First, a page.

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Asian-Americans take higher profile in congressional races

The 2012 campaign cycle marks the highest number of viable Asian-American candidates ever – and not just on the West Coast. Their success could help Democrats regain ground in the House.

By Kimberly RaileyContributor / July 19, 2012

Tammy Duckworth, then-assistant secretary of the US Department of Veterans Affairs arrives at the World War II Memorial in Washington for a ceremony honoring World War II veterans who fought in the Pacific on March 11, 2010. A former helicopter pilot and the first female double amputee in the Iraq War, she ran unsuccessfully for a seat in the US House of Representatives in 2006 and is running again in Illinois's 8th congressional district in 2012.

Cliff Owen/AP/File

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Washington

A record number of Asian-American candidates are running for the US House and Senate this fall, and they have a message: It’s time for a seat at the table that reflects their numbers in American society.

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Just 5.8 percent of the US population is Asian, but only 12 out of 535 members of Congress, or 2 percent, claim Asian heritage, two in the Senate and 10 in the House. Now the numbers may be starting to catch up. Including Pacific Islanders, 30 Asian-American candidates launched congressional bids this cycle, compared with 10 in 2010 and eight in 2008, according to the Asian Pacific American Institute for Congressional Studies in Washington.

“This is a real opportunity for our community,” says Gloria Chan, president and CEO of APAICS. “It really showcases our political power right now.”

While six Asian-Americans were defeated in their primaries, 12 other contenders – 10 Democrats and two Republicans – will advance to the general election.  Three running competitively for seats in New York and Illinois are poised to become their state’s first Asian-American US representatives. This campaign cycle features the greatest number of viable Asian-American candidates in history, says David Wasserman, House editor for the nonpartisan Cook Political Report in Washington.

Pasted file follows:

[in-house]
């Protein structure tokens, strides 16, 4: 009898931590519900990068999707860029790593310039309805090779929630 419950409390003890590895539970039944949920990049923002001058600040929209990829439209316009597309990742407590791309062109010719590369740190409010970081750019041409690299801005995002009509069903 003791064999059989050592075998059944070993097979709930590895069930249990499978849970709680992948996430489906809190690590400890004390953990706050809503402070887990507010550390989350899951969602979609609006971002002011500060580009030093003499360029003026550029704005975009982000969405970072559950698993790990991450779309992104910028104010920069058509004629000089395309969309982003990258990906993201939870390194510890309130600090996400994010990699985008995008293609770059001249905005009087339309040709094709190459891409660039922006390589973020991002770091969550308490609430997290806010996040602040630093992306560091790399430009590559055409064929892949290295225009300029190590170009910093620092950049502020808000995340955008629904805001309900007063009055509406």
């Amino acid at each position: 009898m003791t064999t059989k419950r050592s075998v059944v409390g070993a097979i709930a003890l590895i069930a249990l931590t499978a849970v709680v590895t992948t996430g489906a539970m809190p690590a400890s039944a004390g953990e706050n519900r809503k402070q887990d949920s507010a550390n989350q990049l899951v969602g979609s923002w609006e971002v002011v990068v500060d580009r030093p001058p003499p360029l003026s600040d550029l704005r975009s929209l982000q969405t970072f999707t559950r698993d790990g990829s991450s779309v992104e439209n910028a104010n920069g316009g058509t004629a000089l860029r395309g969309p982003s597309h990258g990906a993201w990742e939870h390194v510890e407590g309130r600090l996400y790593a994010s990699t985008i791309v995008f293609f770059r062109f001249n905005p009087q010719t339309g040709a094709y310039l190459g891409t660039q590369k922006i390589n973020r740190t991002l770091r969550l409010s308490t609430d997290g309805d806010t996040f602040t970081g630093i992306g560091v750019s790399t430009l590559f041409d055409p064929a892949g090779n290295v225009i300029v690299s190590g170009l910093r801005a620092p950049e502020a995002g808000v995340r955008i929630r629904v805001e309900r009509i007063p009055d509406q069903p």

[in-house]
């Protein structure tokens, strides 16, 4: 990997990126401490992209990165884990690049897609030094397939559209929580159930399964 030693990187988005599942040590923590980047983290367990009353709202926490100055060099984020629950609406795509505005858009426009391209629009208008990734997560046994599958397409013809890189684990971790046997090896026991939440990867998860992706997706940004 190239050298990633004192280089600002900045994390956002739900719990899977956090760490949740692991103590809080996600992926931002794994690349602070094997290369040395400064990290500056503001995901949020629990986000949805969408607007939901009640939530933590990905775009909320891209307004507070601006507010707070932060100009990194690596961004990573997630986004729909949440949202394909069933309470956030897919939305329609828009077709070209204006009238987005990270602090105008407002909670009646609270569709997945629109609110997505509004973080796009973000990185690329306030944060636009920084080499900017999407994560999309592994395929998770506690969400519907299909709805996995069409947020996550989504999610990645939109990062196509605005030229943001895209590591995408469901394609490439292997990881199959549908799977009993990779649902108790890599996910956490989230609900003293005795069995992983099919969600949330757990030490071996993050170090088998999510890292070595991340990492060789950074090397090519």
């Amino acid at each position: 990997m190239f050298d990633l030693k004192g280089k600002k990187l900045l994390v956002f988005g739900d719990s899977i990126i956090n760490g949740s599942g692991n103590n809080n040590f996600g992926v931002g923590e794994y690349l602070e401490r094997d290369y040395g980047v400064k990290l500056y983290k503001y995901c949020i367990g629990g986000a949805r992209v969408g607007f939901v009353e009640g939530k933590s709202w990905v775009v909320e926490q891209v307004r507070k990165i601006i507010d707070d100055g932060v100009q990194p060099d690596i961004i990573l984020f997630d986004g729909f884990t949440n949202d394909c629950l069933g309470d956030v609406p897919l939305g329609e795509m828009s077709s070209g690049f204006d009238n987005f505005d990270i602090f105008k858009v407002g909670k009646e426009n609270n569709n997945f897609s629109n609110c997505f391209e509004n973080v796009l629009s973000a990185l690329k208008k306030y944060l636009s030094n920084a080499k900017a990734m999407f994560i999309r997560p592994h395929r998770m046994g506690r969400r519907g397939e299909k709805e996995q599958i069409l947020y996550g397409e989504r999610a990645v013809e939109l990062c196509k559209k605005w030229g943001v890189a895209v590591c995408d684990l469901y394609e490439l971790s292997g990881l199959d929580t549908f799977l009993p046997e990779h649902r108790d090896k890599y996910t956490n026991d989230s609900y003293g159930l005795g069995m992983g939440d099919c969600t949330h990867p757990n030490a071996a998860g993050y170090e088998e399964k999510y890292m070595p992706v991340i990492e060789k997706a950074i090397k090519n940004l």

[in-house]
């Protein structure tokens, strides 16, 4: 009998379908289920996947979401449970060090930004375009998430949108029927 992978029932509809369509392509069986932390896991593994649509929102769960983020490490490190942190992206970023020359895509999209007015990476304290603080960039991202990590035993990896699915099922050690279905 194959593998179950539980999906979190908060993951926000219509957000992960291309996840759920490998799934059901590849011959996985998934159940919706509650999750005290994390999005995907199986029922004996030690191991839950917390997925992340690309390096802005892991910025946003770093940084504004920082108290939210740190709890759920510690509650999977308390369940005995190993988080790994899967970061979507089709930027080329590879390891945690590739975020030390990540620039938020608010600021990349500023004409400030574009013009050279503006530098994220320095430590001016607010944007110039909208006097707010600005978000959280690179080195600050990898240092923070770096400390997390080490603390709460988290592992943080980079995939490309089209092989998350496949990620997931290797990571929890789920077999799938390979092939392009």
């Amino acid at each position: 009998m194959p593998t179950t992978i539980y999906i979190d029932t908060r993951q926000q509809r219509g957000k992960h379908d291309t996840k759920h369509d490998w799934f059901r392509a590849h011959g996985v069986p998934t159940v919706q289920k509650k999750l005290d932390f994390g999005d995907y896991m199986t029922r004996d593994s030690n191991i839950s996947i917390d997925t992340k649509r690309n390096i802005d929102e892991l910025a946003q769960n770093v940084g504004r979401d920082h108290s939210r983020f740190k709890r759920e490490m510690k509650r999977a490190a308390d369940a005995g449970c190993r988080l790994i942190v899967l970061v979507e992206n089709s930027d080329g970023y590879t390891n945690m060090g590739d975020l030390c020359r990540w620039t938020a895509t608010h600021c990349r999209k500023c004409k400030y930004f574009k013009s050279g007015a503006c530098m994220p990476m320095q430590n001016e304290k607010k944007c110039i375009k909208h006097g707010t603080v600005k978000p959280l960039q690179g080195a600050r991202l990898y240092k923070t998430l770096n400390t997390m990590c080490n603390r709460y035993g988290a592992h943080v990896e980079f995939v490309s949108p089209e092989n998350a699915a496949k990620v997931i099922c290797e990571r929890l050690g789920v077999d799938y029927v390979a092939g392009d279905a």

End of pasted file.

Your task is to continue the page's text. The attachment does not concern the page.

Most are running as Democrats, and though Republicans will likely retain their House majority, the victories of several Asian-Americans could give the minority party a leg up, Mr. Wasserman says. He points to districts like Illinois 8th, where Tammy Duckworth is running, and California’s 7th, where Ami Bera is running, as key opportunities for Democrats to seize.

“Asian-American candidates certainly are critical for Democratic hopes of gaining seats,” he said.

For the past three-to-four decades, Asian-Americans have increasingly participated in both the Democrat and Republican parties, says Don Nakanishi, director of the Asian American Studies Center at the University of California, Los Angeles. Population growth, opportunities opened by civil rights movements, and the election of other racial minorities are driving forces behind the shift,  he says.

Mr. Nakanishi, who founded the National Asian Pacific American Political Almanac, says that last year’s edition included more than 3,000 elected and major appointed Asian-American officials serving at the state and federal level. The first almanac printed in 1976, he says, largely contained candidates from West Coast states and had a page count so small it could be easily stapled.

This political activism also reflects increased professional success in fields like medicine and academia, says Manan Trivedi, an Indian-American and a Democrat, running for the first time in Pennsylvania’s 6th district.

“It makes sense that the next step is to get involved in policy and politics,” Mr. Trivedi said, in a phone interview. “That’s where the rubber meets the road.”

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